However, while Berg expertly mimics Bay’s bombast, he lacks the demanding director’s abrasiveness. Although it can be argued that Bay’s nearly nihilistic misanthropy is part of the package (Bad Boys II‘s utter disregard for everything and everyone is part of what makes it compulsively watchable), Berg tones Battleship‘s action down from a aggressive assault of flying robot bits and makes good use of his charismatic cast.
Our protagonist, Alex Hopper, isn’t perfect (more on this below), but Kitsch is a perfect fit for the material. Although audiences have sadly been less than receptive to his multiple attempts to launch a franchise (Kitsch also starred in Disney’s ill-fated John Carter), he’s got everything a viewer could want in a male hero: he’s handsome without looking unreal or generic, good with comedy (his introductory scene calls on him to perform a fictional recreation of a botched convenience store break-in that went viral, then get tased in an attempt to deliver a chicken burrito to his character’s future girlfriend) and, most importantly, he’s got a rebellious charm, allowing the audience to like him even when the script fumbles the ball.
Berg’s casting instincts are strong across the board. Support includes Alexander Skarsgård as Alex’s disapproving older brother Stone; Brooklyn Decker as Samantha Shane, aforementioned burrito lover and Navy rehabilitation therapist; Tadanobu Asano as Captain Nagata, who ends up butting heads with Alex; Hamish Linklater as Cal Zapata, a scientist working on Hawaii where the Beacon satellites are located; and Liam Neeson as Admiral Terrance Shane, who oversees both Alex and Stone, and is also Sam’s father. Friday Night Lights alum Jesse Plemons and pop star Rihanna also have notable supporting roles, and real-life Army colonel and dual-leg amputee Gregory D. Gadson plays Lieutenant Colonel Mick Canales, Sam’s current patient.
It’d be overstating it to say anyone gives a “great” performance, but part of an action movie like Battleship is knowing how and when to make a mark amid expensive special effects. The whole cast navigates the minefield, allowing the characters to be distinct, and their intertwining story arcs carry the film along nicely.
At a full-house screening of Cowboys and Aliens—a movie where cowboys fight aliens, mind you—the first teaser for Battleship received one of the most incredulous reactions I’ve ever heard, a mixture of howling laughter, stunned silence and angry jeers. I was among those howling, but having seen the movie, it’s more of a shame that Universal’s marketing didn’t (or couldn’t) find a way to embrace that reaction.
Berg doesn’t shy away from the silliness of the film’s premise, using it to help fuel the film’s popcorn movie sense of fun. The aliens’ missiles are shaped like the board game’s famous pegs, slamming into the decks of ships and sticking just like the “real” thing. The film’s primary sequences in which Hopper’s ship is firing blind is actually funny and exciting, finding the right tone for characters yelling out numbers on a grid. Because Berg wisely never condescends to the audience by trying to make a mountain out of a molehill, it’s easy to embrace the vibe Battleship aims for. The one serious sentiment Berg injects into the movie is his respect for the military, but even this is filtered through the film’s ludicrous premise.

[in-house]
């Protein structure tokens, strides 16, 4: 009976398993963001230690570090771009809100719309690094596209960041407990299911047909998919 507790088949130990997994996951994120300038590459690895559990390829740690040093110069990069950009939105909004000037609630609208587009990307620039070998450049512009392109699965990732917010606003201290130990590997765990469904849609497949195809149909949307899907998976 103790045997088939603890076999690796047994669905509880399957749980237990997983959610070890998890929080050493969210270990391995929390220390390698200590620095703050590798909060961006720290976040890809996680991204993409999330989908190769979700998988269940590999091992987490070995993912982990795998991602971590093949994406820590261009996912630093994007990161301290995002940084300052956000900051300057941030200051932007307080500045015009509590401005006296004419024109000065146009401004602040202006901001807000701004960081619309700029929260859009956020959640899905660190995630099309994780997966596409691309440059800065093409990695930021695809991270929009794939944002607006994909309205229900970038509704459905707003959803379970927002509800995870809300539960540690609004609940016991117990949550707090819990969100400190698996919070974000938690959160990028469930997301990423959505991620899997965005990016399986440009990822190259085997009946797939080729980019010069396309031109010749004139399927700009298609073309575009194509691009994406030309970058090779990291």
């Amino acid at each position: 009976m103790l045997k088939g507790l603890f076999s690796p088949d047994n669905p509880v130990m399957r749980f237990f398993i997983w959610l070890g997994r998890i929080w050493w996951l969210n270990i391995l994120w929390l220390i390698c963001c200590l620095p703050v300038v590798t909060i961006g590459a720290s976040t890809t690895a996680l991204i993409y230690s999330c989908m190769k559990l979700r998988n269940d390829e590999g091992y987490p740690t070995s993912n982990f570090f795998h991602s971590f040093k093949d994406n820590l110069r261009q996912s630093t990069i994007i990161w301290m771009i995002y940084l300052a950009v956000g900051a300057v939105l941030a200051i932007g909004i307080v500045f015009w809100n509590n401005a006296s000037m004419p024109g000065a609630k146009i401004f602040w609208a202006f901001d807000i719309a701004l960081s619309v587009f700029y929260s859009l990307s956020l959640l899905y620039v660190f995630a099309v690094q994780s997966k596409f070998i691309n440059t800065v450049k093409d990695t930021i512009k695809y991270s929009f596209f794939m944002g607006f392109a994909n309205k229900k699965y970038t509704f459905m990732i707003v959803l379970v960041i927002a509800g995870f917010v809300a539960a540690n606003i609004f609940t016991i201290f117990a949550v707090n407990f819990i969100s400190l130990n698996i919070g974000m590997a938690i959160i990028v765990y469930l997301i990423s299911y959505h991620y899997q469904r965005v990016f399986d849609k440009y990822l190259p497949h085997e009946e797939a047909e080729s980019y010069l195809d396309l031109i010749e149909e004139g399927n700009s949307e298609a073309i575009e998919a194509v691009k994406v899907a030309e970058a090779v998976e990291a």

The film’s primary miscalculations are mostly minor, such as the dumb-looking alien design, but one stands out above the others. Alex is a hothead, often acting on impulse and struggling to respect authority. It’s a classic character type, but Alex’s big lesson comes in the form of the first attack on the aliens, which is disastrous. It would be one thing if Alex’s poor judgment led to some casualties on his own ship, but one of his decisions forces the Japanese ship to respond, resulting in the ship being destroyed and most of its crew killed. Even leaving aside the questionable decision to kill Japanese soldiers to motivate the film’s white hero, the mere fact that Alex’s poor choices have an indirect result on an unrelated ship feels like a tonal misstep.
The audience I was a member of that flipped out seeing Battleship‘s teaser trailer was, unfortunately for Universal, a preview of the film’s American box office performance, where it crawled to a paltry $65 million (less than the opening weekends of Bay’s first three Transformers films). Overseas, it did much better, bringing its total gross to a less painful $303 million, but that total still lines up poorly with the film’s $209 million production budget (plus an untold number of marketing dollars).
Somewhat ironically, the big financial success for the studio arrived in fulfilling their deal with Berg: the $40m concession picture Lone Survivor grossed $125m for Universal—one of the biggest sleeper hits of 2013. It’s a shame, because all things considered, Battleship is about as successful at doing what it sets out to do as one could reasonably expect from a film based on a board game—Clue all over again.